Edit Blog Post
Published: July 26th 2006
Hello all, here's another update from Amazonia.
I did try the local hallucenagenic, hayawasca, but so afraid of barfing, i took it in small little doses, so i didn't throw up, but i also didn't have any efffects from it. oh well.
Last sunday our volunteer coordinator arranged a local visit to a community living right across the river. We entertained the kids while the locals prepared lunch for us. The kids were so sweet. one little boy adopted me. he came and sat on my lap, holding my hand. he loved my bracelet that i'd been wearing, so i put it around his ankle. he was tickled. the kids all loved to see themselves on the digital camera. lunch was amazing, and all in all, it was a really fun day.
We also went on a really cool Bosque (walk through the forest) the other day. the guides here are the BEST. they know all the medicinal qualities of the trees and tell folklore stories about healings from the plants and trees. It started to rain early on and then came down torrentially for the next 4 hours. We were amongst the biggest trees i've ever seen, so
our cool Bosque leader, keeping dry in the torrential rain with a leaf over his head. the other guy is a volunteer from quito. look behind them to see the massive base of that tree.
masssive that the bottom of the trunks would not even fit in my camera viewfinder. Juan Gabriel, our guide, said that people used to believe that the spirits of these tall trees can come into you if you stand by them. It's so cool to see the remnats of these cultures, the reverence and connection they had to the forest. There was one story of a tree that makes you younger by rubbing the bark. (i tried it, we'll see), and all kinds of healing stories of every kind. So so many of these trees have medicinal properties. It's clear we were meant to live in harmony with them, not cut them down. Being knee deep in virgin forest, surrrounded by towering trees and rain all around was really cool! We ate lunch on some big leaves that Don Gabriel cut down. it was yummy. We had quite a few river crossings and some butt scooting across logs (see pics). By the end, i was completely filty and ready to be dry and clean!!!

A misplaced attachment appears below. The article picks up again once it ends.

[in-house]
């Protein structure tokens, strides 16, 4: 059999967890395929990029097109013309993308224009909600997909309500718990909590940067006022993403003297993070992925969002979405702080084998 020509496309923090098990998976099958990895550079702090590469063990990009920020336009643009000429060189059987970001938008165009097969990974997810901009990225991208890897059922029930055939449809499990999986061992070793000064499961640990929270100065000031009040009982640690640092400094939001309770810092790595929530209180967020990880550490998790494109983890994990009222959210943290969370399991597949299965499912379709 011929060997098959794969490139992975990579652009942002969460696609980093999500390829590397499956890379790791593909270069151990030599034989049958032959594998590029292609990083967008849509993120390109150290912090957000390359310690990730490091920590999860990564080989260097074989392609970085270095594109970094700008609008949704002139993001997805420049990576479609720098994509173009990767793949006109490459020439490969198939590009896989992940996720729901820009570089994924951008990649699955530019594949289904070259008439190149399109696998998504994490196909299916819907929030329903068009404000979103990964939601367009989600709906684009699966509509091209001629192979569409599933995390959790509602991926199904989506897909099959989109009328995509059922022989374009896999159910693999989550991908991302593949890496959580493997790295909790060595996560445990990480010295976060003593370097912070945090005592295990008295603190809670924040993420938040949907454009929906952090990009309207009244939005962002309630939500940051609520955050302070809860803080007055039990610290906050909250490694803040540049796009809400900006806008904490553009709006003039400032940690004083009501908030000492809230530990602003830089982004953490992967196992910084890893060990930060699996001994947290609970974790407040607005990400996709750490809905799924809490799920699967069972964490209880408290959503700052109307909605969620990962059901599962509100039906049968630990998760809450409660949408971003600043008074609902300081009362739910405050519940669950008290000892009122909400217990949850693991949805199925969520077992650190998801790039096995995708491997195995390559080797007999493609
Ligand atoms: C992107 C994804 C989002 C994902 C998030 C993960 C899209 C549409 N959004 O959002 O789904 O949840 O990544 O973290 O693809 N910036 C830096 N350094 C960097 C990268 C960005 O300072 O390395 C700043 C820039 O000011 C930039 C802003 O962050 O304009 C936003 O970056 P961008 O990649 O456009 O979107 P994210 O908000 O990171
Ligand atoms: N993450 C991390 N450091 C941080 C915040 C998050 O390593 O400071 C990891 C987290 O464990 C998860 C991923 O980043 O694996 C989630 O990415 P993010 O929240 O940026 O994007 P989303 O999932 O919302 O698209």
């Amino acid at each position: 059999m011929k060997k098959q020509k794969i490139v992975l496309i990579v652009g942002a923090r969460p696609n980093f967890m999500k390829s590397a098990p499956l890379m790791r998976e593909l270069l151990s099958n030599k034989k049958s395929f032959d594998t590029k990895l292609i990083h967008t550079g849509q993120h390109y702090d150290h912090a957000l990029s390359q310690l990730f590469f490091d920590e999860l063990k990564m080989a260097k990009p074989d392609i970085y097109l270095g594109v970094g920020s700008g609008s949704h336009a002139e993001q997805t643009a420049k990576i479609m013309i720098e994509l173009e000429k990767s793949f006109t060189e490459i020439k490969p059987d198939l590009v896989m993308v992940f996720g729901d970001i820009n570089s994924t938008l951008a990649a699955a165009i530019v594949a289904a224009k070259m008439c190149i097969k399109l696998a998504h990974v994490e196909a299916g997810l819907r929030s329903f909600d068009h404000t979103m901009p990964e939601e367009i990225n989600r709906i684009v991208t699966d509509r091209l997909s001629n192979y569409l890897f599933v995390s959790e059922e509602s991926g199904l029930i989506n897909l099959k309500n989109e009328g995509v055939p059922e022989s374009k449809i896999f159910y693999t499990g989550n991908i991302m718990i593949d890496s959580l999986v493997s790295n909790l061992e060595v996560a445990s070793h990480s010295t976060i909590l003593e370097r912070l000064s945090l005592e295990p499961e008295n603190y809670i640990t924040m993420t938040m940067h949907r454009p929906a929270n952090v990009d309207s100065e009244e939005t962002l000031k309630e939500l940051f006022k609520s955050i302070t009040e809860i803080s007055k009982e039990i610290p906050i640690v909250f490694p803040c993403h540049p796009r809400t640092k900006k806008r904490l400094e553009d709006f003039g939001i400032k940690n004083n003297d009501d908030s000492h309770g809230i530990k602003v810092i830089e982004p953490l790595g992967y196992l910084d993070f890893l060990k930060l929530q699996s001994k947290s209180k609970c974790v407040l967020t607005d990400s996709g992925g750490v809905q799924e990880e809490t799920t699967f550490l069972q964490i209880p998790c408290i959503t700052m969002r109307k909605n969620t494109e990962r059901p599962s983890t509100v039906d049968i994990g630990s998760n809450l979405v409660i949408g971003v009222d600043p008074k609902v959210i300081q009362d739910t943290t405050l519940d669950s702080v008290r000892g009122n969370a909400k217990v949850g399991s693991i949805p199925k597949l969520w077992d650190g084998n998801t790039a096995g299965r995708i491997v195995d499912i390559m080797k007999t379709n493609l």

The next day a boatload of young college volunteers arrived and swamped our camp. But one of the owners of the station gave a talk
Lunch on Bosque
eating lunch on a leaf. it was good!!!!
about the issues of conservation that i listened in on. After being here a while, i could see firsthand what he was talking about. The station has an organic garden that is meant to be a model of sustainable growing for the locals. Only problem is, they haven't figured out how to grow anything but cucumbers and pineapple. The soil is unfertile, and the rain easily wahes away the nutrients, or the insects eat the plants. so you solve one problem and uncover another. Chickens keep away insects, but dig up the plants. It's a complicated issue.
People used to live sustainably by hunting and gathering in the forest, and then they would move to a new spot for a few years to let the forest regenerate. Problems came when people built permanent cities and started clearing land for cattle. So the goal of our station is to educate people on living sustainably without clearing the forest. Meanwhile, the oil companies come in and create problems all their own. We were told horror stories about leaks, polluted lakes, loss of wildlife and damage done by oil companies. It's so frustrating to live in today's day and age. I would've
Rooms eats lemon ants
my roomie Sarah, eating lemon ants on Bosque. yes, i tried them!
done so much better amongst the native american indian culture where people were smart enough to realize there was a necessary symbiosis between man and nature. Why did we get stupider? At any rate, as heartbreaking as it was, i left like i was exactly were i should be, for the first time in many years, at the heart of my passion, in the midst of this battle to save the rainforest, being educated on the issues. And the feeling of finally being in the place where i've wanted to be for so long, is indescribable.
Tot: 3.707s; Tpl: 0.018s; cc: 10; qc: 27; dbt: 0.0207s; 3; m:saturn w:www (220.127.116.11); sld: 1;
; mem: 1.3mb